Man-in-the-Middle and Rogue Servers

A man-in-the-middle attacker who also controls (at least) one of the queried servers can easily drop connections to the servers they do not control and therefore force a single usable time value.

Using the parameter --max-failed provides some protection in this scenario as the acceptable number of failed remote servers - e.g. due to dropped connections - can be limited. This effectively raises the number of servers that need to be under the control of the attacker. Still, more than half of the responses need to be correct to ensure that the system clock is set to a correct time.

Software Bugs

httpsdate.py depends on other software. For instance, is written in python and runs on the Linux kernel. Bugs in the python interpreter and the Linux kernel may therefore affect httpsdate.py. httpsdate.py may have bugs of its own.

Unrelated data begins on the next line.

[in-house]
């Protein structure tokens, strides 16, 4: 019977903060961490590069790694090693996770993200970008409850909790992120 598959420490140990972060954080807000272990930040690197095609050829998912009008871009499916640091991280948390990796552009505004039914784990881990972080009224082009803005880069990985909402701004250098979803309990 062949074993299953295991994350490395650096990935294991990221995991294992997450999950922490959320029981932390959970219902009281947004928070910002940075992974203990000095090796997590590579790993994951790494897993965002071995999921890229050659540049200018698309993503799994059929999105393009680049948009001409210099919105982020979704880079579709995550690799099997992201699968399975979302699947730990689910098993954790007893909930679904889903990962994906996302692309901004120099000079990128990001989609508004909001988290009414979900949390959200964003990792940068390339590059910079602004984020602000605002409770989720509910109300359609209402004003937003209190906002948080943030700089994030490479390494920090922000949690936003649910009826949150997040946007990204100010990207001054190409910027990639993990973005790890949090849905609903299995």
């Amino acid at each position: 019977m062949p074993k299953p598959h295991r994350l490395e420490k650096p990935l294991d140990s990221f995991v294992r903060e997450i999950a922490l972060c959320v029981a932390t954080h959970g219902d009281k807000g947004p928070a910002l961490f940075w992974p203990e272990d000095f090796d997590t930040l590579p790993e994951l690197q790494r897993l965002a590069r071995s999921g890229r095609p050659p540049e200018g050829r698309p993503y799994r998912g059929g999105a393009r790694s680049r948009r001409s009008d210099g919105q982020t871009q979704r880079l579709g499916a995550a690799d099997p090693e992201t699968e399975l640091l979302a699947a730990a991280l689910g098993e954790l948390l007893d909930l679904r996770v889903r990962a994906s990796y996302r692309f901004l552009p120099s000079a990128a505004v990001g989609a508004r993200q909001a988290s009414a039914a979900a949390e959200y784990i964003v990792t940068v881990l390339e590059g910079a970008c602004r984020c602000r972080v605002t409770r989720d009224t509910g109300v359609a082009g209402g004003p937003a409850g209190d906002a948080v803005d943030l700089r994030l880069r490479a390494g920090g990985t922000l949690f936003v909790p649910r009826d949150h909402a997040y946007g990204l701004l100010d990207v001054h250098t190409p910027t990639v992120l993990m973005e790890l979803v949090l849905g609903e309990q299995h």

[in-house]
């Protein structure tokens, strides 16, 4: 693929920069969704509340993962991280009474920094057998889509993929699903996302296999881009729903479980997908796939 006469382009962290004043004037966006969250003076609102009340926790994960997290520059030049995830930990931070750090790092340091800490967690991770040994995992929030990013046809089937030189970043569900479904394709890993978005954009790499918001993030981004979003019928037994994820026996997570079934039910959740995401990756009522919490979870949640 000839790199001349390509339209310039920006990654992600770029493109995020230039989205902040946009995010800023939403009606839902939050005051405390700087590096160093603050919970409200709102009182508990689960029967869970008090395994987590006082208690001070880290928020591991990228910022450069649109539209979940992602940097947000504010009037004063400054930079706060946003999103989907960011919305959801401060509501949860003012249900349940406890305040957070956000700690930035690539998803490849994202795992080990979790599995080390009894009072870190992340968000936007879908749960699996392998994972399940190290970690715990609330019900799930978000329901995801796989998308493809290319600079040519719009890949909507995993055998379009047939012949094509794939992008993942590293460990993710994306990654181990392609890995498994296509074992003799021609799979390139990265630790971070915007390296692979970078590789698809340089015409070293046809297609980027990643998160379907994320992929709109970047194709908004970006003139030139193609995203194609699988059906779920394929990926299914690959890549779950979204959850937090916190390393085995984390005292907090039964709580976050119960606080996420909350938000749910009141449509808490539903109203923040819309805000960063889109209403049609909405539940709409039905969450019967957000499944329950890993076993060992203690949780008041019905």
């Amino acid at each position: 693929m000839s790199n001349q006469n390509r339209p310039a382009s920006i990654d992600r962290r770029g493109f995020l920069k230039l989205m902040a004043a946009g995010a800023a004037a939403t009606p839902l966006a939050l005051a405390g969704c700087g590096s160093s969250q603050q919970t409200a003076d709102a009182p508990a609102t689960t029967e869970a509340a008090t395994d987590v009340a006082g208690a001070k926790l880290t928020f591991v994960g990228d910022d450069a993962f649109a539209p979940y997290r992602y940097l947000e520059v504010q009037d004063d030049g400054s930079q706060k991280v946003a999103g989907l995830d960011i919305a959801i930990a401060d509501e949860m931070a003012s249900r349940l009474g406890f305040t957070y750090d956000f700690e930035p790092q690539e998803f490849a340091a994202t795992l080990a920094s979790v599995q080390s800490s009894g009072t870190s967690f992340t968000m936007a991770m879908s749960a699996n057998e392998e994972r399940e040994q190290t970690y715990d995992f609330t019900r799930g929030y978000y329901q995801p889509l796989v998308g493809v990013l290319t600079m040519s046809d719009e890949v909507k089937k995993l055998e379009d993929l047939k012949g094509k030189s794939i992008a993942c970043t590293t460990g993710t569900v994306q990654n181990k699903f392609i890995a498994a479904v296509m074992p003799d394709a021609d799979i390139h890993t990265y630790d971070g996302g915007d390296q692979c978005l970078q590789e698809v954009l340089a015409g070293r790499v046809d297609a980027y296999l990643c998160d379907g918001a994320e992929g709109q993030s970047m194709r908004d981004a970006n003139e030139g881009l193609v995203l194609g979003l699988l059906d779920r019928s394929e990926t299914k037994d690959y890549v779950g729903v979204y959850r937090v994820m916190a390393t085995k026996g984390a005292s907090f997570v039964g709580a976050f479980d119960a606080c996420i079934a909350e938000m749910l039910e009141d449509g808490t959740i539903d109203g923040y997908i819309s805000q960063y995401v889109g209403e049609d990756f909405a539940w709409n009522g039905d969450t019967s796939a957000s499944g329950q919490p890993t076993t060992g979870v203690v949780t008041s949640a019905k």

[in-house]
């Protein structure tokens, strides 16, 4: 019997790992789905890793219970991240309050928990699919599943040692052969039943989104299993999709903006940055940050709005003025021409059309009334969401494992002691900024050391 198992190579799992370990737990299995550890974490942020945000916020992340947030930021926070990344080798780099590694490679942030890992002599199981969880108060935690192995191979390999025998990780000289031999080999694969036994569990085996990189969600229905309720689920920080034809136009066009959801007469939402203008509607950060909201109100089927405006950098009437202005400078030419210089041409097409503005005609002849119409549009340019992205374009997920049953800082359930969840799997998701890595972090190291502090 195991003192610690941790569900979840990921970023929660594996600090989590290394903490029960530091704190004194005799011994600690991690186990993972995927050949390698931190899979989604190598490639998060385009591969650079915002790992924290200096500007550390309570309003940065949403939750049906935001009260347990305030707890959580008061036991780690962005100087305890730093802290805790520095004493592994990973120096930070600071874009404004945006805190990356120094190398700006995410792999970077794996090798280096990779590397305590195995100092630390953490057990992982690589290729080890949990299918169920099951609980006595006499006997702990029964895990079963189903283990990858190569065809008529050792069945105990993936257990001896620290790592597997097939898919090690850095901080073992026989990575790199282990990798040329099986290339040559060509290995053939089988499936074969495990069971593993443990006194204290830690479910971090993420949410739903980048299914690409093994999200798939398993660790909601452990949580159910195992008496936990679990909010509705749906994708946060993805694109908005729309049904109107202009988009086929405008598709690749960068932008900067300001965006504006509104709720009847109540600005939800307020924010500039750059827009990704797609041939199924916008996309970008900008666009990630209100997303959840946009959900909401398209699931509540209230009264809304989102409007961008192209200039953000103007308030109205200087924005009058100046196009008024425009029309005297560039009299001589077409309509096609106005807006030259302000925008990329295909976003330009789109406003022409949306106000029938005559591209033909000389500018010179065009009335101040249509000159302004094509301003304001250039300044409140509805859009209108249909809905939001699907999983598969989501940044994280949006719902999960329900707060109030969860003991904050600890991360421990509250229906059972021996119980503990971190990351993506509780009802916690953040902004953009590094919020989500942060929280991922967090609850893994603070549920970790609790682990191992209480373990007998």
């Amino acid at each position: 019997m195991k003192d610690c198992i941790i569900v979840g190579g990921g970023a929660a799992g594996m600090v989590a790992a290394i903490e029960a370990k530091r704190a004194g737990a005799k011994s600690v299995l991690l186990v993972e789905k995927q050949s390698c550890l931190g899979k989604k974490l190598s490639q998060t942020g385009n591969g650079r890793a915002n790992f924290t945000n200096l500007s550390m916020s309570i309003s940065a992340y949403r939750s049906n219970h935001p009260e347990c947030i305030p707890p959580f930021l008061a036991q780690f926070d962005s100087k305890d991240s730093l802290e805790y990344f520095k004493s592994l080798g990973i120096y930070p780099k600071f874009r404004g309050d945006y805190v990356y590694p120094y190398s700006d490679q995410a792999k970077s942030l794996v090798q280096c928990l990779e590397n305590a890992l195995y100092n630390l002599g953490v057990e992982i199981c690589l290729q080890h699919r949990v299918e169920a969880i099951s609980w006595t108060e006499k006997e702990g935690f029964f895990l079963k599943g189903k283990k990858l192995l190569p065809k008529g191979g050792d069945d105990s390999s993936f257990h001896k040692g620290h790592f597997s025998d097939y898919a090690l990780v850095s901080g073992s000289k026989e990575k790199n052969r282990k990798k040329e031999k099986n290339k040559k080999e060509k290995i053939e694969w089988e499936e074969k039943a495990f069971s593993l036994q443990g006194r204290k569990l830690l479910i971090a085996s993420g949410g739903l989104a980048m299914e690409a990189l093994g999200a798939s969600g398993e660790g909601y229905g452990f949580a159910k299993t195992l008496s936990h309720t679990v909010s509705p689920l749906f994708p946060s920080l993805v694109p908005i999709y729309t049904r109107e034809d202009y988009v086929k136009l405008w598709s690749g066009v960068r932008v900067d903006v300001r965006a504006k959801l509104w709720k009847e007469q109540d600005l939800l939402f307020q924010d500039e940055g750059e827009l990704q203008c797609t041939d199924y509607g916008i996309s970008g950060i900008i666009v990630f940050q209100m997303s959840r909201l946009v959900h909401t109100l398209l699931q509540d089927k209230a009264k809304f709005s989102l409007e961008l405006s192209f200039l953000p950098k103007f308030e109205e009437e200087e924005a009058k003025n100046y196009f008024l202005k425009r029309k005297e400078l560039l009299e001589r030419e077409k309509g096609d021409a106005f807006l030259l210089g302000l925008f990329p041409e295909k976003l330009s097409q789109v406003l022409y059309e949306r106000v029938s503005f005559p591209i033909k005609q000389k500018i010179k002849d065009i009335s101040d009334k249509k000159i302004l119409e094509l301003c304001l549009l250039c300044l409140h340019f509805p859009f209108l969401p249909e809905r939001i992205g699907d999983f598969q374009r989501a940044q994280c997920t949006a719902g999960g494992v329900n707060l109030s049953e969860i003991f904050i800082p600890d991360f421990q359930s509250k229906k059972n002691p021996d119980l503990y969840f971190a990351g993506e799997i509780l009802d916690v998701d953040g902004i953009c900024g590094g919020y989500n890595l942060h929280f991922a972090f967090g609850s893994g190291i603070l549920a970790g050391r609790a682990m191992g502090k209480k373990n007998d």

For this reason, httpsdate.py attempts adhering to the principle of least privilege. Setting the system clock on Linux requires elevated privileges, but not full root privileges. httpsdate.py works well with only the capability CAP_SYS_TIME, which is required to set the clock. If it is started with full root privileges, which is often more convenient than employing fine-grained capability control, it drops all unnecessary privileges and runs with the user and group id of an unprivileged user. This is, of course, done before connecting to the network.

There are, however, further security measures that httpsdate.py does not currently employ itself, such as namespaces and seccomp filters. It should be possible to use httpsdate.py together with these technologies, if they are not configured too restrictive. To run httpsdate.py in a restricted sandbox, one can use systemd, bubblewrap or firejail, for instance.